Rediscovering London – reflections 2018

Sunday, 11 November, 2018

This morning it’s raining. It’s been raining since yesterday mid-afternoon. It’s not the relentlessly heavy Turin rain but it’s a lot for London, along with the sometimes fierce wind. By 3:30pm it looks like twilight and the mornings are dark enough that I light candles rather than turn on the lamps. It must be November!

London feels nothing like Turin. The light, the architecture, the feel of the streets, the earthy smell here. It feels more mellow in Hackney.

It's 3:30pm and the light is fading. I'm concerned for how much bark this tree has lost
It’s 3:30pm and the light is fading. I’m concerned for how much bark this tree has lost
During the day the light is soft and the air smells of Autumn
During the day the light is soft and the air smells of Autumn

On Wednesday we wanted to go out but it was another rainy day. So it was Thursday when I decided to take a trip to Kings Cross to check out some venues for a Christmas get together for some colleagues. Continue reading “Rediscovering London – reflections 2018”

The rest

Saturday, 3 November, 2018

The last week in Torino the rains started and it was hard to find a day when it felt OK to be out. It rains in London, of course, but it’s a manageable rain – with few exceptions. In Turin the rain is incessant and heavy, with only short breaks.  We did wander, when we weren’t indoors keeping dry and slowly filling cases.

The streets of central Torino – Centro – can be grand but in between these wide boulevards are the quiet narrow streets.  Imagine this in central London – even in the back streets and alleys!

I’m also fascinated by the inner courtyards. Just off via Garibaldi there’s a courtyard that leads into other courtyards, each with its own shops and apartments and little cafes. It was raining this day and things were very quiet. It’s like a hidden oasis from the mad shoppers, who are never stopped by rain.

The Piazza San Carlo is a very grand square. Krish was amused by the statue since his favourite crisps are the San Carlo brand. He said that every time he saw the statue he needed to thank the man (is it even San Carlo?) for this taste treat. The square is used a lot for events. In this case they are getting ready for the Chocolate Festival that was taking place the week after we left. Bad timing!

The annual festival of artists’ lights was starting to take shape. We saw a few as we left. This one had projections of lacy patterns over the paving stones. It looked so pretty. In fact, Piazza Carignano is the prettiest square in Centro. If I return, I want to explore it better.


Continue reading “The rest”

Venice – Food and shopping

Tuesday to Thursday, 9 to 11 October, 2018

I can’t write about anywhere without talking about the food!

Venice was recently in the news – tourists were given exorbitant bills. In Italian restaurants, fish may be priced by the 100g. Unsuspecting tourists think this is the full price and then freak out when the bills arrive. Beware! However, food is quite expensive in Venice. Everything is quite expensive in Venice. It’s had quite some journey to your plate.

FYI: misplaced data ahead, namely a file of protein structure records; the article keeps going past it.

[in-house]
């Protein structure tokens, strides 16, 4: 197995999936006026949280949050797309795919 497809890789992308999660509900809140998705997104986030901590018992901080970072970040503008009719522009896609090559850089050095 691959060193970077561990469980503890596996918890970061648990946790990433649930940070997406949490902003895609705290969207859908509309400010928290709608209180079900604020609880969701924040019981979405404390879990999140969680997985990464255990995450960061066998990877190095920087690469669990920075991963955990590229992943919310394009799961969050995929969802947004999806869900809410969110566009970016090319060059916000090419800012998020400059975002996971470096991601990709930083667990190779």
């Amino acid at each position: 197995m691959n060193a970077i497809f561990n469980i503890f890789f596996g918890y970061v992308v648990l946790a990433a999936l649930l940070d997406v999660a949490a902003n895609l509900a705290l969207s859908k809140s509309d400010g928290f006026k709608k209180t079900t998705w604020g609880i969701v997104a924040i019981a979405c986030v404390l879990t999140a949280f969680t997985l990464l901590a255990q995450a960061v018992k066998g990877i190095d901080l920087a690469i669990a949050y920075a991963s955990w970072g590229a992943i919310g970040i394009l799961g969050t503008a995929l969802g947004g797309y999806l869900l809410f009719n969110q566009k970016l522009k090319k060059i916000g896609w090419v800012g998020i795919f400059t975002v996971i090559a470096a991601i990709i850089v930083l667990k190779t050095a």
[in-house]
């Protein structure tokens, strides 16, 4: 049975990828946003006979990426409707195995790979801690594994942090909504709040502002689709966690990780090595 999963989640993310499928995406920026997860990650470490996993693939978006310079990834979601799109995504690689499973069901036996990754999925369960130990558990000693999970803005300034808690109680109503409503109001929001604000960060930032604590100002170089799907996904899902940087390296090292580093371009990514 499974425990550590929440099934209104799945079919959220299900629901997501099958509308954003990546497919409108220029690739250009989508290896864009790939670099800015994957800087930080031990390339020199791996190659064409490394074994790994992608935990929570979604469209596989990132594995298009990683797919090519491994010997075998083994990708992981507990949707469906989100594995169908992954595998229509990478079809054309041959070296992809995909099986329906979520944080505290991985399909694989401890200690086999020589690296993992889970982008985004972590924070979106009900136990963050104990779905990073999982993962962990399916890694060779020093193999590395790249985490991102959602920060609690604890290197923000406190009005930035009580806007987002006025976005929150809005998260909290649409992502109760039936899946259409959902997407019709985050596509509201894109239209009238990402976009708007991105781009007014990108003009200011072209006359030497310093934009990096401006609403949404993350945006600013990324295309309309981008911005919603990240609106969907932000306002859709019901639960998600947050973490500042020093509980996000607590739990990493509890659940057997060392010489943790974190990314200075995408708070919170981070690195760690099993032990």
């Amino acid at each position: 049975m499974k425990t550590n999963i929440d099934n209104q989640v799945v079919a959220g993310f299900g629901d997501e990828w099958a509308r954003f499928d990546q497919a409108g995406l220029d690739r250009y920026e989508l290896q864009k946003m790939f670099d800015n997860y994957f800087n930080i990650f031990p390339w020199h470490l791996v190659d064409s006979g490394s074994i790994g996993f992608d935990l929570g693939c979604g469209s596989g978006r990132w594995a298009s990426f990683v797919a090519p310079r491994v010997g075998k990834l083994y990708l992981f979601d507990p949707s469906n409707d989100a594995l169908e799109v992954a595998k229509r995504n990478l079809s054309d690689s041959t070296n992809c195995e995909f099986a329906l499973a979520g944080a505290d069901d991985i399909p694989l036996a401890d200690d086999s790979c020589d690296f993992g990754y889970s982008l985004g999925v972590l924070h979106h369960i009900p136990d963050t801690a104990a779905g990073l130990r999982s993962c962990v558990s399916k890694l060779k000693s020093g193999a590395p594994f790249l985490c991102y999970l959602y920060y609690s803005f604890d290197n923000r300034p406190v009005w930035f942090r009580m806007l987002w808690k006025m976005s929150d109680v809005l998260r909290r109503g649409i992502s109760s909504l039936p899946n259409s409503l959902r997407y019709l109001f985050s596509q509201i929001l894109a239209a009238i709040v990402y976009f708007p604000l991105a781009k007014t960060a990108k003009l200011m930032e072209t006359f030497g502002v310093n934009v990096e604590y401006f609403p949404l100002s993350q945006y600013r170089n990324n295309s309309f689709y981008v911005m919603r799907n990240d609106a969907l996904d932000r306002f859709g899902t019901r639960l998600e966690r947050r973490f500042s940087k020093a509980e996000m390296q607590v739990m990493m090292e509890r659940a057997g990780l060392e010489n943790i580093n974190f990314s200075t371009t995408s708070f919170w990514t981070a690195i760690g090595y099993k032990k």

I did read about excellent meals served in Venice. I sadly didn’t see or have one. But, for the record, Venice is beside the sea and so has a lot of seafood. In a better world, this is a no-brainer. Hint – stick to the three Ps: pizza, panini, and pasta…as usual!

The first night we decided to follow Chowhound advice and went to a fancier restaurant. It was along the Cannaregio canal so it was easy to find. We had a 72 Euro meal. Was it worth it? Judge for yourself.

Shrimp with leek starter - mushy but not bad
Shrimp with leek starter – mushy but not bad
Taglatelle with scallop and porcini, I think
Tagliatelle with scallop and porcini, I think – bit of a mess
Cuttlefish with ink - blobby, couldn't finish it
Cuttlefish with ink – blobby, couldn’t finish it
Tons of diners on the Cannaregio canal
Tons of diners on the Cannaregio canal
Pizzete for sale
Pizzete for sale
Cake!
Cake!
The prettiest meringues I've ever seen
The prettiest meringues I’ve ever seen
Cichetti - snacks for lunch - shrug
Cichetti – snacks for lunch – shrug, boring, expensive, very tiny
These snacks were more delicious - note the Korean
These snacks were better- note the Korean – I had battered mozzarella with anchovy – greasy and delicious

And, yes, Venice has fast food — misnomer! Italians don’t do ‘fast.’ At the McD’s – where I caved and decided a McMuffin for breakfast was better than a sweet pastry (the usual Italian breakfast food) there was one server, one cook, everything done slo mo. I left after 15 minutes of standing, certain I’d be another 15. At the KFC I had an awful time telling them what I wanted but eventually it arrived – a tiny container of barely BBQ beans, and a corn cobette – ah, roughage!

McDonald's
McDonald’s
And you know who
And you know who (both of them)

Shopping is interesting. There are a lot of small shops. I did see one department store near St Mark’s Square that looked absolutely fabulous but it wasn’t open yet so I couldn’t go in. I was not going back to that area again! Venetians also seem to like pretty fashion items, leather, and lots of lots of souvenirs here.

Shopping street
Shopping street
Shoe fashion
Shoe fashion
Shopping in an alley
Shopping in an alley
Pretty bags
Pretty bags
Fruit and vegetable market by the Rialto Bridge
Fruit and vegetable market by the Rialto Bridge
Rialto fish market
Rialto fish market
Tourists shopping at Riato
Tourists shopping at Riato
Porticoes and columns at Rialto
Porticoes and columns at Rialto
Inside the Rialto Fish Market
Inside the Rialto Fish Market – there in some form since 1097
Heaven knows what they were selling
Heaven knows what they were selling
Bookseller
Bookseller
Memorials to the shopkeepers, everywhere
Memorials to the shopkeepers, everywhere
One of the hundreds of mask shops
One of the hundreds of mask shops
Souvenir glass balloons - they seem nicer in dozens
Souvenir glass balloons – they seem nicer in dozens

My Venice Chapters

Venice – the streets and the people

Venice – canals and bridges 

Venice – doors and windows 

Venice – the Ghetto 

Back to Romantic Venice? 

The MAO and Giovanna

Tuesday, 2 October, 2018